The fact that 80% have one or more followers is likely due more to the use of applications such as Twollo. Within 30 minutes of creating my account, I had 7 followers and I wasn't following anyone yet. They were all businesses or social media experts looking for people to follow. The authors can't verify whether a user knows his/her followers – and you don't need to understand the service to have someone jump on your wagon.

    They did try to explain how they controlled for gender, but names alone are not enough to make any sweeping conclusions. They didn't take into account differences between the reasons that people use Twitter vs. other social networking sites that could alter gender use patterns.

    Finally, perhaps Twitter is still looking for an equilibrium, but perhaps it will never reach one. It is unique as social networking goes and may not be subject to the same 'behavioral' patterns. But you make a good point: it is still relatively new and perhaps it will just take time for contributions to become more widely distributed.

    Which brings me back to my original statement that I don't find this study, as it is presented in the article in question, to be useful.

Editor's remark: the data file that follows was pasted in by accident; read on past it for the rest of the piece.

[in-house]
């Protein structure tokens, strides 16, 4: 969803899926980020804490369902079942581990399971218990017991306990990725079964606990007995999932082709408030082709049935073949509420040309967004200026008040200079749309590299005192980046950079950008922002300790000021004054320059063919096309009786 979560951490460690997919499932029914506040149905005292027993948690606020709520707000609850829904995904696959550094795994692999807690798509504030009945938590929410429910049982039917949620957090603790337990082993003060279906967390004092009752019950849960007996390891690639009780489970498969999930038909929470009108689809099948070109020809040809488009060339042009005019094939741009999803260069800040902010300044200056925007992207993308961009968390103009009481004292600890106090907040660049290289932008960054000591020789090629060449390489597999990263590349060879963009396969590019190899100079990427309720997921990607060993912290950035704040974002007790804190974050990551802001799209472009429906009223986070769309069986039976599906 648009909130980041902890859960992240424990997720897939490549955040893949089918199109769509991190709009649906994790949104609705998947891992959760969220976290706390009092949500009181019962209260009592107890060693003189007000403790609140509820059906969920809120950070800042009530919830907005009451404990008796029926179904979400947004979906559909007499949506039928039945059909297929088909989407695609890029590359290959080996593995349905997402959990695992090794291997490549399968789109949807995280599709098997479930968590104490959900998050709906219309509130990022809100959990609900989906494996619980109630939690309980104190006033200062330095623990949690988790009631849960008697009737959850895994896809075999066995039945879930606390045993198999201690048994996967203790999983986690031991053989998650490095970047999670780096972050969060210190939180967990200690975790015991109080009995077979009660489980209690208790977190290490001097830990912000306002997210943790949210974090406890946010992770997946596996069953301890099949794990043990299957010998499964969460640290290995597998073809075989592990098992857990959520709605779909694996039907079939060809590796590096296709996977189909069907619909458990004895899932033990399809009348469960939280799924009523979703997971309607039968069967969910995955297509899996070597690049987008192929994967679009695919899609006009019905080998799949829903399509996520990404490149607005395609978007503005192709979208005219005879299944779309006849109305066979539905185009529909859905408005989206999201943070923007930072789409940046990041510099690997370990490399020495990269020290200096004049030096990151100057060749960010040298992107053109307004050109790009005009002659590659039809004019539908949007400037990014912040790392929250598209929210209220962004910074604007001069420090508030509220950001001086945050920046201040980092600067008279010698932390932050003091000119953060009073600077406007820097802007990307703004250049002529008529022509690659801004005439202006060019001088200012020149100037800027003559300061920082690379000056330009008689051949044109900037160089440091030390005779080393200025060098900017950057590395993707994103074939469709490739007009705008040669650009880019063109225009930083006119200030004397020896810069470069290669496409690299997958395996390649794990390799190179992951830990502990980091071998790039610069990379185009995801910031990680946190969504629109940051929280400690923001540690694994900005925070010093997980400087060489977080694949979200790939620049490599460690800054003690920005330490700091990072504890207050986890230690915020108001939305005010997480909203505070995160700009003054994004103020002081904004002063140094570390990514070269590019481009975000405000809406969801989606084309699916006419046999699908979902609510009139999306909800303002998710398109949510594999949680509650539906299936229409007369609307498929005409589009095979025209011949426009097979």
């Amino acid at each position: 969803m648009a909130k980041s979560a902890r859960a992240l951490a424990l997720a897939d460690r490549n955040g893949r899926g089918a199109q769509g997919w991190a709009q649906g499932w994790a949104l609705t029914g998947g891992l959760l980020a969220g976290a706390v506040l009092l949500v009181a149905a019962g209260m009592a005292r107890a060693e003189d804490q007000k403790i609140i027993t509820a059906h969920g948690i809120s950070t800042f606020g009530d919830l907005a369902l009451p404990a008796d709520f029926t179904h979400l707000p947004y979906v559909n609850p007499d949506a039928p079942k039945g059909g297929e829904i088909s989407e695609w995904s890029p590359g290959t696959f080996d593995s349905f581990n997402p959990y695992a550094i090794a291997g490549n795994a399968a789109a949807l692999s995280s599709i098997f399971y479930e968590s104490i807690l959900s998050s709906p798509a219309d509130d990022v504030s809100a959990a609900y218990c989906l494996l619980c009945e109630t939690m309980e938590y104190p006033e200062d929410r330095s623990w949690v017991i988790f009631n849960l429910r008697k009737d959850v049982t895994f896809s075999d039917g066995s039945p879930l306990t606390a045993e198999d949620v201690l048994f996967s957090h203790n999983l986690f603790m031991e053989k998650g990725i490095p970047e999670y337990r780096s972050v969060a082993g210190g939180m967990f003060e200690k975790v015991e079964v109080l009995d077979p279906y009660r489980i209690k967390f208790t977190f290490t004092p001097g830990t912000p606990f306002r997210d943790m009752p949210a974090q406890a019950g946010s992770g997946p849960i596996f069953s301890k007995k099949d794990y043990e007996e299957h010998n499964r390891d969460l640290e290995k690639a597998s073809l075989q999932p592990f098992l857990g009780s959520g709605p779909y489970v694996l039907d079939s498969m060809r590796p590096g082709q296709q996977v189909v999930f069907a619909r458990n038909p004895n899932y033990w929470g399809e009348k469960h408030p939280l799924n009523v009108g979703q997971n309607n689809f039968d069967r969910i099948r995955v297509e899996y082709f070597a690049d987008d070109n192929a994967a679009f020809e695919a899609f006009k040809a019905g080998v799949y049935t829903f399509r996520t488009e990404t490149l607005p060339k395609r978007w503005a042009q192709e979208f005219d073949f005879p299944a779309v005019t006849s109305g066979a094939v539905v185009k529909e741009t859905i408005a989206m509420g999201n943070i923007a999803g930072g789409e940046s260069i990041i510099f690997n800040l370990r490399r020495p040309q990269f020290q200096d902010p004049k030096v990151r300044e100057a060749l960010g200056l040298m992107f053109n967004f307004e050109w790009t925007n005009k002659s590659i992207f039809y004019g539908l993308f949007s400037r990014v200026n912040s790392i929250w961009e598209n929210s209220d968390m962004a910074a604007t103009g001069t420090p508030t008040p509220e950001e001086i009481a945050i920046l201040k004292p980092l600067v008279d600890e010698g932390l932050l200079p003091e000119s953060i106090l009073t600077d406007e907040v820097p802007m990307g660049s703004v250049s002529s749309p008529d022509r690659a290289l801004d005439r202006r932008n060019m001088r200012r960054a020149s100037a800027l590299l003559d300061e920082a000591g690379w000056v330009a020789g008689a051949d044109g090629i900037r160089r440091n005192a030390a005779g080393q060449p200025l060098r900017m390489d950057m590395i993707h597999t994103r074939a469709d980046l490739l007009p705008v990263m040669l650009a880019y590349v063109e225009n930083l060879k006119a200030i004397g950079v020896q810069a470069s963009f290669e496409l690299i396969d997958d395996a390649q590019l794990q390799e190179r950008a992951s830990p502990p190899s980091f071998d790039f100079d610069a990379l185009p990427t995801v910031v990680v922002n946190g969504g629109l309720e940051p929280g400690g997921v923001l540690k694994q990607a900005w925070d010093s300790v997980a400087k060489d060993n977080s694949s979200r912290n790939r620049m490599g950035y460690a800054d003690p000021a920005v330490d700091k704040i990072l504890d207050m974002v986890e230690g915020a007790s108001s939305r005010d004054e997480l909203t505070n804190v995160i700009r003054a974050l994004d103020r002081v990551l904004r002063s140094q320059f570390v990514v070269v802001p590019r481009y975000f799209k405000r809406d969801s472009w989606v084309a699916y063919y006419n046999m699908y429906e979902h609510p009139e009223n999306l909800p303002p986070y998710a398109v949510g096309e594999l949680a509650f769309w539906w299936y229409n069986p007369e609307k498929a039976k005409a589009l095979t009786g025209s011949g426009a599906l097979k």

2. David Lockhart says:

    I don't know a whole lot about Twitter, but I know a thing or two about social network analysis.

    I think there's some potentially interesting stuff here. There are some major flaws that keep this from being something that you'll find in a peer-reviewed sociology journal (or at least it *should*). But I suspect several of the authors main claims have some truth to them.

    One thing that stuck out to me was that the median number of tweets in their sample was 1 and more than 25% had 0. This is important since the aim of the research seems to be the use of and interaction on Twitter itself, rather than using twitter to study real life friendships. I think it would have been more interesting to define criteria for "active users" and studied that population.